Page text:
When viewed under varied lighting, a color’s tone [intensity of color] or shade [how bright a color is] will be perceived differently. Personally, I have found it challenging to use what I term a plum color in artwork for Prospect for Murder [the first Natalie Seachrist Hawaiian Mystery]. While my artist generated a wonderful color for the book jacket, subsequent applications for the audio book and some promotional materials deviated from the desired color and tone. 

Samples Of Your Desired Color Palette and style 

They will greatly aid the person executing your artistic vision. These can be drawn from many sources: websites; books and other printed material; fabric and clothing; pieces of art. Consider offering the images of famous paintings. Simply naming a type of art or an easily referenced artist will communicate your wishes. Personally, I’m drawn to the delicate images of classical Asian paintings, as well as the neo-classism of Maxfield Parish who was known for his use of saturated color. Unfortunately, since his work ended mid-twentieth century, a young artist may be wholly unaware of his work.

Identifying Colors.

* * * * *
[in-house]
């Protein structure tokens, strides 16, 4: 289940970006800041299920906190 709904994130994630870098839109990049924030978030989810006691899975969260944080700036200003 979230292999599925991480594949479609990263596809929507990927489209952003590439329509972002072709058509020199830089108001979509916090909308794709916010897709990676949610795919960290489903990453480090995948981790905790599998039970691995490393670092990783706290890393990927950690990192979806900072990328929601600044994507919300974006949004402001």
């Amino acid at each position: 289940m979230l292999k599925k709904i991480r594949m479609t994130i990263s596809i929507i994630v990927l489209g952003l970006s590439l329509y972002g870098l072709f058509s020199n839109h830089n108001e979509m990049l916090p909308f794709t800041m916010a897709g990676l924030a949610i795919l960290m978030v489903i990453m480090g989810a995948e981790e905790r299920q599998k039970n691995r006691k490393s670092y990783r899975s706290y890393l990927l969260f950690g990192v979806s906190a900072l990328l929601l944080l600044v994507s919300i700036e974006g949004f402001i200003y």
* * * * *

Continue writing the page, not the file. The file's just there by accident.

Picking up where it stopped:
Working individually, or with an artist and publisher/printer, you’ll need to provide numerical descriptions of your desired colors. Paint Stores offer color samples, with numerical coding plus alphabetical names. Printers can provide numbers for the Pantone® Colors of ink used in most hardcopy printing. Remember you don’t have to access a graphic art program to provide the color model numeration of computer font colors. Simply mark a section of text within a word processing program and examine the chart of colors available under the drop-down arrow for font color. 

I should caution you that identifying a color is no guarantee of how a printed product arrives at your doorstep. Two editions of the same book, printed by the same printer following the same instructions, may present different coloration. Variations can occur because of differences in batches of ink or toner, the moisture content of paper, and production executed on innumerable types and conditions of equipment.

A final consideration in our discussion of color printing is publication via downloading from the Internet. If this is how your work will be published, you should consider using colors designated as “web safe.” Again, there will be varied results in how your readers view your materials. If nothing else, variations in monitor settings can prevent uniformity in how myriad viewers will experience color on your website or in your book. 

Stay tuned for Part 2 in a future post! 

Wishing you the best in your creative endeavors, Jeanne Burrows-Johnson, author, narrator, consultant, and motivational speaker Additional discussion of the nature of color is provided at:

For more ideas to maximize the results of your branding, visit my marketing website or blog: Imaginings Wordpower & Design, You are also welcome to send me an email at Jeanne Burrows-Johnson is a published author who now lives in Tucson, Arizona. 

To find out more about Jeanne, go to her website at: